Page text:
“Asbestos Found in Many Common Household Products”

…Products that were found to contain asbestos were turned up in children's toys, appliances, hardware, household goods, and home and garden items such as:

  • CSI Fingerprint Investigation Kit
  • Six colors of clay in Art Skills' Clay Bucket
  • Three varieties of Ja-Ru Toy Clay
  • DAP 33 window glazing, made in the USA, and purchased at Lowe's and Home Depot
  • DAP Crack Shot spackling paste, made in the USA, and purchased at Lowe's and Home Depot
  • Gardner Leak Stopper Roof Patch made in the USA, and purchased at Lowe's, Home Depot and Wal-Mart
  • Scotch Duct Tape: High Performance, made in Canada, and purchased at Wal-Mart.

So how do you protect yourself from liability at work or protect your family at home…Follow the law!  Find out if a material has asbestos in it before you disturb it.  

You need to ask yourself “….did I take the appropriate precautions to protect my employees, contractors, or family? 

Do I know for sure? ”Ignorance is not bliss; hire a professional to find out if you have asbestos and then have it abated before you have to explain it to a lawyer on the witness stand!

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It’s hard to watch late night TV without seeing one of those asbestos commercials from a law firm wanting to know if you are sick.  This has raised some awareness and has prompted some questions from clients and friends.  Awareness is a good thing, at least people are asking questions (ignorance is not bliss).  Most people think that asbestos is only in old buildings and some think it has been removed.  Not the case, it is still around and in many buildings, some old and some new.  So, I will try to explain what asbestos is and why you may want to know about it.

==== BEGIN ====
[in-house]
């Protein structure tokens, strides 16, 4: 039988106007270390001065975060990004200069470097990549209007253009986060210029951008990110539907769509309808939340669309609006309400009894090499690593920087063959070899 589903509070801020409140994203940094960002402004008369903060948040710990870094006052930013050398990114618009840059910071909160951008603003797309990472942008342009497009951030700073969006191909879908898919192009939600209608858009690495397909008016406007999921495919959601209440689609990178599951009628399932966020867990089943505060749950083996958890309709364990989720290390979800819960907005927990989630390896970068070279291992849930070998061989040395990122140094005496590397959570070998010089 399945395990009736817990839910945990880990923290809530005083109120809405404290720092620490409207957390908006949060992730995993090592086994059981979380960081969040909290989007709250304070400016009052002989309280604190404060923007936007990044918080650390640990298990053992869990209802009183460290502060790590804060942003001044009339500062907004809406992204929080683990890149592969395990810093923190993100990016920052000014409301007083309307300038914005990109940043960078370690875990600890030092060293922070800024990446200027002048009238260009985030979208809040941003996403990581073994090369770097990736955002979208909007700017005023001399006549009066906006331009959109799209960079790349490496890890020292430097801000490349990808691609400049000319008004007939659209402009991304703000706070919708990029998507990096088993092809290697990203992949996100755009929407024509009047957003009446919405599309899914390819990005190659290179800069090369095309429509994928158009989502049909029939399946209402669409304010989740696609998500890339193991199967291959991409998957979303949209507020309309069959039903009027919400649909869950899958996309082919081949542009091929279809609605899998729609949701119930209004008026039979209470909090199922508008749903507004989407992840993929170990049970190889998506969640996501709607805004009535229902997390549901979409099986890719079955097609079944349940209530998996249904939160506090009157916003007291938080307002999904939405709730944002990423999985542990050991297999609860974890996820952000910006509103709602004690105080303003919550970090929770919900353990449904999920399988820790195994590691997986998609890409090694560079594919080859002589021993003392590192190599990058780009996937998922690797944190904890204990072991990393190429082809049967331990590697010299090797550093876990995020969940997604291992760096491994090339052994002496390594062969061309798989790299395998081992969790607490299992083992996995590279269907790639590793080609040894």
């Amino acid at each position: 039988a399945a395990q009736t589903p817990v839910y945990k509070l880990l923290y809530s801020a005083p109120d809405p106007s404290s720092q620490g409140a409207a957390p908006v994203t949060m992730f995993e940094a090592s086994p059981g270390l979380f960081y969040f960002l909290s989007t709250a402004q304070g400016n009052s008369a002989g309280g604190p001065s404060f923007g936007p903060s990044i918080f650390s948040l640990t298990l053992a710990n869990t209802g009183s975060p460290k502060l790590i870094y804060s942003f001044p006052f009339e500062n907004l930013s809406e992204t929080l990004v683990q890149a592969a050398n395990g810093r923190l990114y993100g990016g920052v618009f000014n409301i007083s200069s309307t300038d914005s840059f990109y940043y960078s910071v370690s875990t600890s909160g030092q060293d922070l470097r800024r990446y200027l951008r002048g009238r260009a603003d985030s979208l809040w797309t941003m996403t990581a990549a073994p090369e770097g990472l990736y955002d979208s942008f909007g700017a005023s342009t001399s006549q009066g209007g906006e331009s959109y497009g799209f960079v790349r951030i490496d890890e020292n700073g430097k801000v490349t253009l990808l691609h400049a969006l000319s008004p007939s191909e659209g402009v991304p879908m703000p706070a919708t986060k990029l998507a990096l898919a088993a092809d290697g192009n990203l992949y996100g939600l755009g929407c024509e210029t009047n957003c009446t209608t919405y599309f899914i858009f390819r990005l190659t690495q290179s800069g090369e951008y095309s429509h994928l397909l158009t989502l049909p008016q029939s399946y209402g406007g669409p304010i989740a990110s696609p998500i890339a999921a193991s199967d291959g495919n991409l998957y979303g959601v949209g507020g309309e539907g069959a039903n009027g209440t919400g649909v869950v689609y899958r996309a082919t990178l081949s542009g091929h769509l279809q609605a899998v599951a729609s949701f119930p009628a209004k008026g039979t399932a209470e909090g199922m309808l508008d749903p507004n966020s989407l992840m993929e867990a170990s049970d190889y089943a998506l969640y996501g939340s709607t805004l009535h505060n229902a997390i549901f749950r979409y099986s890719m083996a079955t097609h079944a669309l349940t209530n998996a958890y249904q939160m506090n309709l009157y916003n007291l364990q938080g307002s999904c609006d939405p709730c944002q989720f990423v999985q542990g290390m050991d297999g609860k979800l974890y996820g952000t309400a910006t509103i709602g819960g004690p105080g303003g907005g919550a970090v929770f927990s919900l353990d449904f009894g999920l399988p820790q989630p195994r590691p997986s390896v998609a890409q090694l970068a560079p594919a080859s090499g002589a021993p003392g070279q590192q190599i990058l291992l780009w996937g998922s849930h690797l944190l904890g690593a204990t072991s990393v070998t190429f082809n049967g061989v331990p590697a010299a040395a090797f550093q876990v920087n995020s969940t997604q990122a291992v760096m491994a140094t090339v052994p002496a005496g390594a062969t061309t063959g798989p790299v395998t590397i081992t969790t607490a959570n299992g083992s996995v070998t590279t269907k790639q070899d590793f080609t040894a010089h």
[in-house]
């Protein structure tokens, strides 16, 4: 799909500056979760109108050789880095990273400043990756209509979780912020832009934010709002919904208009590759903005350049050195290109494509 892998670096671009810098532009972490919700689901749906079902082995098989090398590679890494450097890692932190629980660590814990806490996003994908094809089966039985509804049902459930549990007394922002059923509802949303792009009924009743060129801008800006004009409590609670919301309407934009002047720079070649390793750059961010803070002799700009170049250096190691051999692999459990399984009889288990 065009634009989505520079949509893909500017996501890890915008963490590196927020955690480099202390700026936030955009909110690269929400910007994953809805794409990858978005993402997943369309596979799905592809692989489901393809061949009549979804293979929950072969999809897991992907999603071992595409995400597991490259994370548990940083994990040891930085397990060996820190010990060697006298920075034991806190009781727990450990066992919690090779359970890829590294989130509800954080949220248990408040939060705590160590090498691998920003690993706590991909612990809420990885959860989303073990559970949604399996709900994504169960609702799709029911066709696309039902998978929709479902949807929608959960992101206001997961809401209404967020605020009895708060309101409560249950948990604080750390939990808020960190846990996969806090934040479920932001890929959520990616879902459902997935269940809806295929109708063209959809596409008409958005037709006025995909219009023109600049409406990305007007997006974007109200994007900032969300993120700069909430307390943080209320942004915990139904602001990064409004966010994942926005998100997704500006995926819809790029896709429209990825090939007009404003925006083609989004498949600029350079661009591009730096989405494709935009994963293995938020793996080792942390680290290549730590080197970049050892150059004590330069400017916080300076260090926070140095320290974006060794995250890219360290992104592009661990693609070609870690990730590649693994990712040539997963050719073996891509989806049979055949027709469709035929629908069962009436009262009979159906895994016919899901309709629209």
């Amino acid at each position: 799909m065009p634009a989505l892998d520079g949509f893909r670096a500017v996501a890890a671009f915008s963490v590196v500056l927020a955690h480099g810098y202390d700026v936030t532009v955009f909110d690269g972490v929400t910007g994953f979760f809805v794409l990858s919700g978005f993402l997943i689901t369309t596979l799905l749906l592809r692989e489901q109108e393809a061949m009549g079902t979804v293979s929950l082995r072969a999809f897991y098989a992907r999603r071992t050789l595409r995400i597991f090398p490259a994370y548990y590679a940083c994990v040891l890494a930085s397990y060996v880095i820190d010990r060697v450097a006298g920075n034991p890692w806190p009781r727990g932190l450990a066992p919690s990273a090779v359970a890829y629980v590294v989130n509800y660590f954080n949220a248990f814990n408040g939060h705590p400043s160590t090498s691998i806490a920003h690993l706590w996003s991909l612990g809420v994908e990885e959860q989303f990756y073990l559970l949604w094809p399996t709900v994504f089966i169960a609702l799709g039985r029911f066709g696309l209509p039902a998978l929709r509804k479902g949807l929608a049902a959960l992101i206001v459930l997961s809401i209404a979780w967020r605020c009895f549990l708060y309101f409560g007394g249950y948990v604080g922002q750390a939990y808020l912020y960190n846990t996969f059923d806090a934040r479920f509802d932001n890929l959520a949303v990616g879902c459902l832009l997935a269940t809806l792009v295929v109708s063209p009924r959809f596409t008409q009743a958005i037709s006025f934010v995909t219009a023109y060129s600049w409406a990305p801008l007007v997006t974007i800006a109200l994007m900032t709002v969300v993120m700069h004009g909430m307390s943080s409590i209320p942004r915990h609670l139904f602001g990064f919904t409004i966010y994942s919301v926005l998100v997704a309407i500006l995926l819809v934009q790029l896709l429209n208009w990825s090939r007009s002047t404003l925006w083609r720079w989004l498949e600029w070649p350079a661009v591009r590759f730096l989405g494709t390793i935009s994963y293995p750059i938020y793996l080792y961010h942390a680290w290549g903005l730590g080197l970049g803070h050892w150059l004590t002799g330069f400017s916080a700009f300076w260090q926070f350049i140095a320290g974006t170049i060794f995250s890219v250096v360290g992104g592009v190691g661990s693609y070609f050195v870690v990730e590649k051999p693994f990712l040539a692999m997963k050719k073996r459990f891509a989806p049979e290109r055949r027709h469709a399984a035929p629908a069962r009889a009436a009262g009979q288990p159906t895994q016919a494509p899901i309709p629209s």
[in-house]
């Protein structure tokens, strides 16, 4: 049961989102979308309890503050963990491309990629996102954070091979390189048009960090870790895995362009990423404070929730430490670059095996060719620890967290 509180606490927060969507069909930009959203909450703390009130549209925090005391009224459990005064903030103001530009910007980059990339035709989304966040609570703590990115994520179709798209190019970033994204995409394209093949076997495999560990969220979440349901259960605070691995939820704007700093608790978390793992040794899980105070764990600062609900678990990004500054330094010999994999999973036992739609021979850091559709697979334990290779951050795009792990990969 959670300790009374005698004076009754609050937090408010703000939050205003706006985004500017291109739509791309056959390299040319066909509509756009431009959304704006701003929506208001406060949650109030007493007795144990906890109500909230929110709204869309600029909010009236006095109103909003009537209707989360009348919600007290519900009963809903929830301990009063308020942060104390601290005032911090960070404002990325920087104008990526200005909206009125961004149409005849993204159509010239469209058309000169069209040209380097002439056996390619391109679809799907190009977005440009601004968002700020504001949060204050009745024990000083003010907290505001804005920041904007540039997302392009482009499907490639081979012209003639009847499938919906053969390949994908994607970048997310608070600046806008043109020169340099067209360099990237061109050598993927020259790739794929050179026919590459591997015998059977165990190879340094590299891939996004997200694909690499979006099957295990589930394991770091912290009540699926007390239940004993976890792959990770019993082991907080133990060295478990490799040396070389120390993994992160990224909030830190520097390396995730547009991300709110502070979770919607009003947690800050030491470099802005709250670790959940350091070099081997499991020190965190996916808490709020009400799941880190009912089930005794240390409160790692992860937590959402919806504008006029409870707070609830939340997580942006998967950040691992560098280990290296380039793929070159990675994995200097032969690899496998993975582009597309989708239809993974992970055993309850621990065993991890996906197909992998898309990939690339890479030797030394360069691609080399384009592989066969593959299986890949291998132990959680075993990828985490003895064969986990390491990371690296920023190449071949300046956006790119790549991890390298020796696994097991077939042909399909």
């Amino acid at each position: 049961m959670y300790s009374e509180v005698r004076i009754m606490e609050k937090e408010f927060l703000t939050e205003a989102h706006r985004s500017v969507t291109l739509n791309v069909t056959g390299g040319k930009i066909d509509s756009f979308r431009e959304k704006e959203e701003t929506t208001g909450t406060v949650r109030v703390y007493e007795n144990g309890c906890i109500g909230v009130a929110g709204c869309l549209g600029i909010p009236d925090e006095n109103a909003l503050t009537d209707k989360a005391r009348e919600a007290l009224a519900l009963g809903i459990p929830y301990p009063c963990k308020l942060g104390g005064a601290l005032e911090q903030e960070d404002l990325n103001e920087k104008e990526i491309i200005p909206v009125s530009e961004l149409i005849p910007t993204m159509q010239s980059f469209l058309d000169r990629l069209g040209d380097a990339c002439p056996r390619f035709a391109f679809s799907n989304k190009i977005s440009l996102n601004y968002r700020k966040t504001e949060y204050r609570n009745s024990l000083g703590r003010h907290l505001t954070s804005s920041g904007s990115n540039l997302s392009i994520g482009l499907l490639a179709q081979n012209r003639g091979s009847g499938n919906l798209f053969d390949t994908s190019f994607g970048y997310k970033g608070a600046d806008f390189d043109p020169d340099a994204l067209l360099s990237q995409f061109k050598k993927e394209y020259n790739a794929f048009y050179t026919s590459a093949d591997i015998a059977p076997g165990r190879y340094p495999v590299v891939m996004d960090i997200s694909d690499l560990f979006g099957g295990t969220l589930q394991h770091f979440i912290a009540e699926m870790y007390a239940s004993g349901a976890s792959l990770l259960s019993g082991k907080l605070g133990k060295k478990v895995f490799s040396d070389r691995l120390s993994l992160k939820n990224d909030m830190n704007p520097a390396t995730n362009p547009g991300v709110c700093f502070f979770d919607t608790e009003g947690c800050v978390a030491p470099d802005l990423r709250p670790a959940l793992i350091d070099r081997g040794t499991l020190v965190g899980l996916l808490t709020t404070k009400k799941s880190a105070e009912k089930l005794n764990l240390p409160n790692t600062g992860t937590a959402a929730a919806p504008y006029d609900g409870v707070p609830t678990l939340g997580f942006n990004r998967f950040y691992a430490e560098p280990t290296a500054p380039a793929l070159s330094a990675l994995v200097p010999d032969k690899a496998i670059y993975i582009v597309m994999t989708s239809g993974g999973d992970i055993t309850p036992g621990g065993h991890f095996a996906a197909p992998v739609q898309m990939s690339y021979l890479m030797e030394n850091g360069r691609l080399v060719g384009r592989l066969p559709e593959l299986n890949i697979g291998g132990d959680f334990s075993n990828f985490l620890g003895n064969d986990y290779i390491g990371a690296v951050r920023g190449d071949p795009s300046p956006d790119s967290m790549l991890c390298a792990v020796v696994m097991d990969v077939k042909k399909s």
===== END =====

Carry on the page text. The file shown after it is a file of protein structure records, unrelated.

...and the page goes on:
Asbestos is a naturally occurring fibrous mineral that has great properties like heat, chemical, and weather resistance.  These properties make it a great additive to building materials like plaster, flooring, and thermal system insulation.  There are actually thousands of uses for this mineral.  It actually was a good thing when used properly.  However, those properties that make it great for building materials also make it hard for the human body to deal with.  When asbestos containing materials (ACM) are disturbed they can release asbestos fibers into the air and you could inhale or ingest them.  In your lungs you have tiny air sacs call alveoli (they help in the transfer of oxygen into the blood stream).  That air sac can be punctured and since the physical shape of the fiber has a barbed end like a fish hook they are not swept out of the lungs like other fibers you inhale.  That punctured air sac dies and the body forms scar tissue around it and you have one less alveoli.  Enough exposure over a period time can lead to reduced lung function called asbestosis.  These abnormalities can later develop into lung cancer.  Mesothelioma is when that fiber works its way through the lung tissue and settles in the pleural lining of the chest cavity and cancer forms.   I am not a doctor, so that is my basic knowledge on asbestos health effects and I always tell people if you have specific questions about your health or asbestos health risks ask your doctor.

How do you protect yourself from this hazard?  There are many ways to prevent or limit exposure.  The big thing is: knowing where it is and where it isn’t.  If you are doing a renovation on your home or business; ask the question “did you test for asbestos?”  Not everyone will be happy about you asking questions, but if you want to be safe then ask.  Once you know where it is you can hire a licensed contractor to abate the hazard.  We have cleaned up some pretty big messes from other contractors who should have tested materials before disturbing them.  How many times have you thought “hindsight is 20/20”, probably thousands for me.  Do yourself a favor and test the materials, put a plan together to prevent problems, so you don’t make new ones. 

Don’t wait until you need a lawyer.  Do it now.

Tagged in: Asbestos 101